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Will the U.S.-China trade spat escalate into a trade war?


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Over the past several weeks the possibility that trade frictions between the U.S. and China could spill over into a full blown trade war has increased significantly. While we would argue that we are still in the early innings of a trade spat and not a trade war (see What does a trade war really look like?), the combination of macroeconomic and microeconomic distortions that are associated with trade spats and trade wars should not be discounted and ongoing trade interactions with China will be closely watched in the week ahead.

Diplomatic and economic interactions between the Trump administration and China are, for now, best described as “open mouth operations” and are well short of an all-out trade war. Even so, the economic effects and price distortions for the middle market economy are potentially significant. If the trade interaction deteriorate further, middle market businesses should anticipate that the large firms in the upper end of industry ecosystems will begin passing price increases downstream. This would put at risk the expansion in revenues and profit margins that have been a hallmark of the real economy for most of the past 18 months.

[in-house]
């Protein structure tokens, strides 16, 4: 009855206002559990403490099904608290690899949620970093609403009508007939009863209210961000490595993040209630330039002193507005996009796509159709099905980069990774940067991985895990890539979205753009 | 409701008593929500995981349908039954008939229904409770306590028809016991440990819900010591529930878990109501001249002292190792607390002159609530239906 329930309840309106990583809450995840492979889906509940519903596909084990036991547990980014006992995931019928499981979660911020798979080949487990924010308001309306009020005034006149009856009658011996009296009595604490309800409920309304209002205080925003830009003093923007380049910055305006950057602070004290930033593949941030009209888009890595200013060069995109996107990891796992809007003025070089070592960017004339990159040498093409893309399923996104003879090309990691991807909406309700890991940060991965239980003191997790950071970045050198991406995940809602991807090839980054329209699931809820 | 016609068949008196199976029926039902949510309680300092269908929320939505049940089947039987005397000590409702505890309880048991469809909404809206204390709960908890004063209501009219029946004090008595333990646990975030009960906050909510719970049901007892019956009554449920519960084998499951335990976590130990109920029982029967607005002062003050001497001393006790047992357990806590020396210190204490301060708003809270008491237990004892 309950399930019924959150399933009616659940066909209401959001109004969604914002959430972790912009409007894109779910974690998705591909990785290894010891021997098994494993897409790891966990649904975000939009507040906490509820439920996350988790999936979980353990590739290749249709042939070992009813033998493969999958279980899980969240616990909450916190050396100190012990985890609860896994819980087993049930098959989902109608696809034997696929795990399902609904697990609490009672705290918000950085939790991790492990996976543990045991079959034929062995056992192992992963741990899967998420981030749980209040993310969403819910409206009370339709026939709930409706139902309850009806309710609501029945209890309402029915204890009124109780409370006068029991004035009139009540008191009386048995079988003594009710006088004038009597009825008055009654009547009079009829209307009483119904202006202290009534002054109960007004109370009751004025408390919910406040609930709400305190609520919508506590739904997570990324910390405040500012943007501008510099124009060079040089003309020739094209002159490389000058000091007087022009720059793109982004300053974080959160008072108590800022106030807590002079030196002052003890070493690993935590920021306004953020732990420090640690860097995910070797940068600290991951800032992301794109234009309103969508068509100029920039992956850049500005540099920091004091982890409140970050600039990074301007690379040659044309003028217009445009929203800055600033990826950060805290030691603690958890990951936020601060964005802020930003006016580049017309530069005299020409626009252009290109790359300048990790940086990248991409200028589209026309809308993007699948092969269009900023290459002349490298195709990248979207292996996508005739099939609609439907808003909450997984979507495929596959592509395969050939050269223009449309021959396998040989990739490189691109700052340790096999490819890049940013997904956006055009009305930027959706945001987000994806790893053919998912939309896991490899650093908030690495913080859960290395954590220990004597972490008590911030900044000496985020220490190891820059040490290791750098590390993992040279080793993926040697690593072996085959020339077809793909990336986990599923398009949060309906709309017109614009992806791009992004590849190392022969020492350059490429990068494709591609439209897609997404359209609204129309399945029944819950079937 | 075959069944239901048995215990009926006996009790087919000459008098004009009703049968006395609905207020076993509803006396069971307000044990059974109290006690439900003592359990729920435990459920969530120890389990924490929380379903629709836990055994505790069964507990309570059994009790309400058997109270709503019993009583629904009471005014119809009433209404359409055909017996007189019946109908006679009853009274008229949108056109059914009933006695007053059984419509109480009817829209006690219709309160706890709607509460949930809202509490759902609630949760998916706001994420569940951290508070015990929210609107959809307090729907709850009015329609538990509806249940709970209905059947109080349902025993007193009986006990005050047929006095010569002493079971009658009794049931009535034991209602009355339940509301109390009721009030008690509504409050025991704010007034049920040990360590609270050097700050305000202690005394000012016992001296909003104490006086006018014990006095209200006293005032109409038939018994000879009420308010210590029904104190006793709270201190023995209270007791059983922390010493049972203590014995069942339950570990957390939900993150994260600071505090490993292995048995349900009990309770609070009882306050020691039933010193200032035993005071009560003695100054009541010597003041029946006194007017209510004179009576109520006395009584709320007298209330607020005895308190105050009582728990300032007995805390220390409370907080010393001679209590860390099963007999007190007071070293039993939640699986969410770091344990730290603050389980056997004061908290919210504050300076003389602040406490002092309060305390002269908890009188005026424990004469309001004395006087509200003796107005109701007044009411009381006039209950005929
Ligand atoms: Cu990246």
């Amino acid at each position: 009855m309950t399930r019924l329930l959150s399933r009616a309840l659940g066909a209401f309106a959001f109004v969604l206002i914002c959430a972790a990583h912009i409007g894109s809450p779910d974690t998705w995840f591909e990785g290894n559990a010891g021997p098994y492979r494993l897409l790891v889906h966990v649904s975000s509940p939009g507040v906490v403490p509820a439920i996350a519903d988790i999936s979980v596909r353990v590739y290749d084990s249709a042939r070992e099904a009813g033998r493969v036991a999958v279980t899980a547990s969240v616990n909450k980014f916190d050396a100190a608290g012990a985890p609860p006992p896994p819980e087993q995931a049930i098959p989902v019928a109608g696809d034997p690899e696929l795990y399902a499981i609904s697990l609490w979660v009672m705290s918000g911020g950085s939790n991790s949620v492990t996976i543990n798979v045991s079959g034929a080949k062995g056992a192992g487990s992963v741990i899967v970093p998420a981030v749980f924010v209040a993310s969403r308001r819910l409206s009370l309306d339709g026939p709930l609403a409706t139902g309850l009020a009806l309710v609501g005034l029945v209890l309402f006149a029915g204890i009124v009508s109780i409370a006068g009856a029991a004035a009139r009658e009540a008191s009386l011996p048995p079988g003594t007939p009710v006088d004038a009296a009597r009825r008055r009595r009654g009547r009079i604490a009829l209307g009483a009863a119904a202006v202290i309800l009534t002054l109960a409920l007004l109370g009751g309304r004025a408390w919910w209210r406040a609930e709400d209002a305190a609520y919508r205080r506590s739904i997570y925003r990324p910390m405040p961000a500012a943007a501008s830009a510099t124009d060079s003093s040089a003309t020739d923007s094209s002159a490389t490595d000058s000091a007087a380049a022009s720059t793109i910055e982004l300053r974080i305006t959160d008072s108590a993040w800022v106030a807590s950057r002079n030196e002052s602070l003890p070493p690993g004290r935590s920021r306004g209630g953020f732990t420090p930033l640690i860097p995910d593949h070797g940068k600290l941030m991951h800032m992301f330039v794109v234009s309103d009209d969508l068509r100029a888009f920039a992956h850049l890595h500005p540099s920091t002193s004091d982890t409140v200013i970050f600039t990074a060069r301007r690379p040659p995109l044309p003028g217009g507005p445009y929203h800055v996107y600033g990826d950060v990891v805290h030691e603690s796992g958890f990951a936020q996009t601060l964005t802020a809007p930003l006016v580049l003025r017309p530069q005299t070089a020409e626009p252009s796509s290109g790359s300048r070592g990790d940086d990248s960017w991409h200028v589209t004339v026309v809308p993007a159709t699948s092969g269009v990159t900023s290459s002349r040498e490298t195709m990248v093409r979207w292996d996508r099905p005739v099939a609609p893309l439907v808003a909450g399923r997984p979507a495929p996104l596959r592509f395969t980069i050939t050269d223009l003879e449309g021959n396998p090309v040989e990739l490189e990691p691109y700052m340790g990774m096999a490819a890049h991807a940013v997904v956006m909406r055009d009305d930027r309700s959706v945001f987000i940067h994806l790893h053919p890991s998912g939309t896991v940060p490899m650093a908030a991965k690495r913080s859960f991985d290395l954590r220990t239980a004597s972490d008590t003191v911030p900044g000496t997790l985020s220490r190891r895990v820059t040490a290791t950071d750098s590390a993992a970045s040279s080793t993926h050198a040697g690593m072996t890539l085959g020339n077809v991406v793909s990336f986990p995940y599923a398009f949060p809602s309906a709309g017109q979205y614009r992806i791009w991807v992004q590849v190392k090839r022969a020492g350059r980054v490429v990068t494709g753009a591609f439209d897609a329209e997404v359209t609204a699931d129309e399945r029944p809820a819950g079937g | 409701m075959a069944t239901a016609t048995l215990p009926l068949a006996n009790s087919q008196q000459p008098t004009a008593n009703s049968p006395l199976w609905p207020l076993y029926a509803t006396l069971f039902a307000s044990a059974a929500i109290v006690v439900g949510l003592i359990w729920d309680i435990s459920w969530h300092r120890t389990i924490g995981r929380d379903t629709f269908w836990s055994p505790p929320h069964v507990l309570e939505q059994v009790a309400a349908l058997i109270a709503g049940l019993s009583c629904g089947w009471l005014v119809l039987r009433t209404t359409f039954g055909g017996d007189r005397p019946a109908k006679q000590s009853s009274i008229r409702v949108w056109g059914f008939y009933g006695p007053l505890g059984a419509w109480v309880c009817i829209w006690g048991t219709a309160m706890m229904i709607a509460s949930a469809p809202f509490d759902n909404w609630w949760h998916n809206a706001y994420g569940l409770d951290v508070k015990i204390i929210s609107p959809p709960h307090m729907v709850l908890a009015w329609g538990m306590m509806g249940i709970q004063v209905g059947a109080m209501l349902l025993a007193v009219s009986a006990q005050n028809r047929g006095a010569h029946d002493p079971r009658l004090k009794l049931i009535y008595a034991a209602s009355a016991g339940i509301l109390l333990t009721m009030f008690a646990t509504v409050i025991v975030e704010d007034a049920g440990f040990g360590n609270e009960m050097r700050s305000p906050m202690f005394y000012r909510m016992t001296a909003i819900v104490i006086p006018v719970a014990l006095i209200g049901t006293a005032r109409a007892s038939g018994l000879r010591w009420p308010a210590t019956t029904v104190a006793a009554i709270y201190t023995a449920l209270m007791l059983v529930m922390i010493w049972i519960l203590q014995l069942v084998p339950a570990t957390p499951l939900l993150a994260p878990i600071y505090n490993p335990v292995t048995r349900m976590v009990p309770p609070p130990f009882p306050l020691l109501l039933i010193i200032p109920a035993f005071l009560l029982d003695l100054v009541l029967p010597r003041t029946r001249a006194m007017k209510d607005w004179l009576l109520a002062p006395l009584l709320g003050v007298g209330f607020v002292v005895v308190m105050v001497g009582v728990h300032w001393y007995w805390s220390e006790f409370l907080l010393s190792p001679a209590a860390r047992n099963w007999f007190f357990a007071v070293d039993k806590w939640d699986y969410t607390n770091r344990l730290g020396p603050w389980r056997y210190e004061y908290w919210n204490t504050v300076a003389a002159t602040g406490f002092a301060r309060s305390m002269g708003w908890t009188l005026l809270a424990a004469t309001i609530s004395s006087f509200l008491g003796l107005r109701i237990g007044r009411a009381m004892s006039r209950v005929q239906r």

The industrial ecosystems that would be most negatively impacted by the implementation of proposed tariffs and possible retaliatory measures from China and other countries are agriculture, manufacturing, chemicals and energy.

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